Oregon officials rolled out guidelines Wednesday for the $150 million high school improvement initiative that voters approved this month. The three-page memo from the Oregon Department of Education clarified the state's official interpretation of Measure 98 and summarized the next steps.
Measure 98 aims to improve Oregon's high school graduation rate by putting state revenue toward dropout prevention, Career and Technical Education (CTE), and college preparation classes. Backers of the initiative said research suggests those investments would lead to improvements in Oregon's graduation rate over the next several years.
The ODE memo noted that the focus of the Measure 98 campaign sometimes emphasized certain aspects of the initiative over others.
"Even though some of the funded media spots identified solely CTE in messaging, the Measure 98 language is clear that districts are to address all three areas," the memo said.
Measure 98 is contingent on a $1.5 billion increase in state revenue over the current biennium. The ODE memo said the May 2017 revenue forecast will determine whether the revenue floor has been reached and Measure 98 will be funded.
If there is that rise in revenue, Measure 98 puts $800 per Oregon high schooler in a separate fund aimed for supporting the initiative's high school priorities. Schools would have to go through an approval process with state officials to be eligible for Measure 98 funds. Districts aren't required to participate. But if they don't take part, it means giving up a source of revenue at a time when school boards are bracing for potential budget cuts.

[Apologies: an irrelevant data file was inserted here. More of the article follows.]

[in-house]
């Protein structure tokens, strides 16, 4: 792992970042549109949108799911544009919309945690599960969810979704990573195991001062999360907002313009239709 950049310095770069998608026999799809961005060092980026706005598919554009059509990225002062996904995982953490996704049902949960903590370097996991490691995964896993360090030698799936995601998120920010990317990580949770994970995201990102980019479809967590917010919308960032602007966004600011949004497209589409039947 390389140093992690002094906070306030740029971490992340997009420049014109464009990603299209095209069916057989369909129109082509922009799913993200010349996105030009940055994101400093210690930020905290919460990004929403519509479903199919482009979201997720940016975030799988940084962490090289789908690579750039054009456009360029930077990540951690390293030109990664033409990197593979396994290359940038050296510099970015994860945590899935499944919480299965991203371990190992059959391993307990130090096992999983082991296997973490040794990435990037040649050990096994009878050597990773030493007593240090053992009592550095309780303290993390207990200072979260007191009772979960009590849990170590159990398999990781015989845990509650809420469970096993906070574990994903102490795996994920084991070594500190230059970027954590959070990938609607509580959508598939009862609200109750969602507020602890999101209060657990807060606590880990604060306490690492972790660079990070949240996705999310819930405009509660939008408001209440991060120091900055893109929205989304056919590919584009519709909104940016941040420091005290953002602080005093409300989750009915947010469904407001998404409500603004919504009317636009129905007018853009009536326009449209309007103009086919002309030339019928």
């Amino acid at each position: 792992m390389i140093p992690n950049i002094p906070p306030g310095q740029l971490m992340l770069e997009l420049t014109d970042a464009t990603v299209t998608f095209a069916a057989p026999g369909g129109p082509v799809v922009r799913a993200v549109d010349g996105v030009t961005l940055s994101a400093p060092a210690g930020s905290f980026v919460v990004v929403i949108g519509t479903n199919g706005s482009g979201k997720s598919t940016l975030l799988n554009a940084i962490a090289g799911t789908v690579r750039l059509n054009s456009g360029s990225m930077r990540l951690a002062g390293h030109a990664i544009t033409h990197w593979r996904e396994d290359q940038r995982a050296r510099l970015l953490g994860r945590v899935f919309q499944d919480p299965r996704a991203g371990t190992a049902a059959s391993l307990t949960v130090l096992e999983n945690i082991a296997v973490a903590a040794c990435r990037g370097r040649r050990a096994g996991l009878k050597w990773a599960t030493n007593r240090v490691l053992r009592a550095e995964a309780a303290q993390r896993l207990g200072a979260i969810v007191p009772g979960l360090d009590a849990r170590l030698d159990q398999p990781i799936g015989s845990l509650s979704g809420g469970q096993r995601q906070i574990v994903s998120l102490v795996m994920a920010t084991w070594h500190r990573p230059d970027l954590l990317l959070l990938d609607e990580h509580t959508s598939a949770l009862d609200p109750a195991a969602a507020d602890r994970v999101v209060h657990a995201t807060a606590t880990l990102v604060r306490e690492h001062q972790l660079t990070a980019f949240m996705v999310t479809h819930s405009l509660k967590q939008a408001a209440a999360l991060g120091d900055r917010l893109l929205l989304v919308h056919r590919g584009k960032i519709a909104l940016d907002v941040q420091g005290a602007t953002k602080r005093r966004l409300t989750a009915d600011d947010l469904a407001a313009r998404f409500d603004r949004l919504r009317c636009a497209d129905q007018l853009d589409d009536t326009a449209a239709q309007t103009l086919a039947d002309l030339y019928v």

The new state guidelines emphasize that money must expand and establish programs, not just sustain existing efforts. If there are budget cuts, the ODE memo said that districts can’t use Measure 98 money to backfill.
Funding would be based on the district’s high school student population.
Measure 98 was several pages of sometimes dense legal language, including a special consideration for smaller districts - which would be eligible for limited money. ODE noted that Measure 98 allows school districts to pool resources as they tackle the high school efforts.
"Small schools may have barriers in access, resources, and capacity and therefore, they are encouraged to collaborate with other partners to assist in meeting their goals and objectives," the memo said.
Final rules will be drafted in the coming months.
If there is $1.5 billion, money would be available for the 2017-18 school year.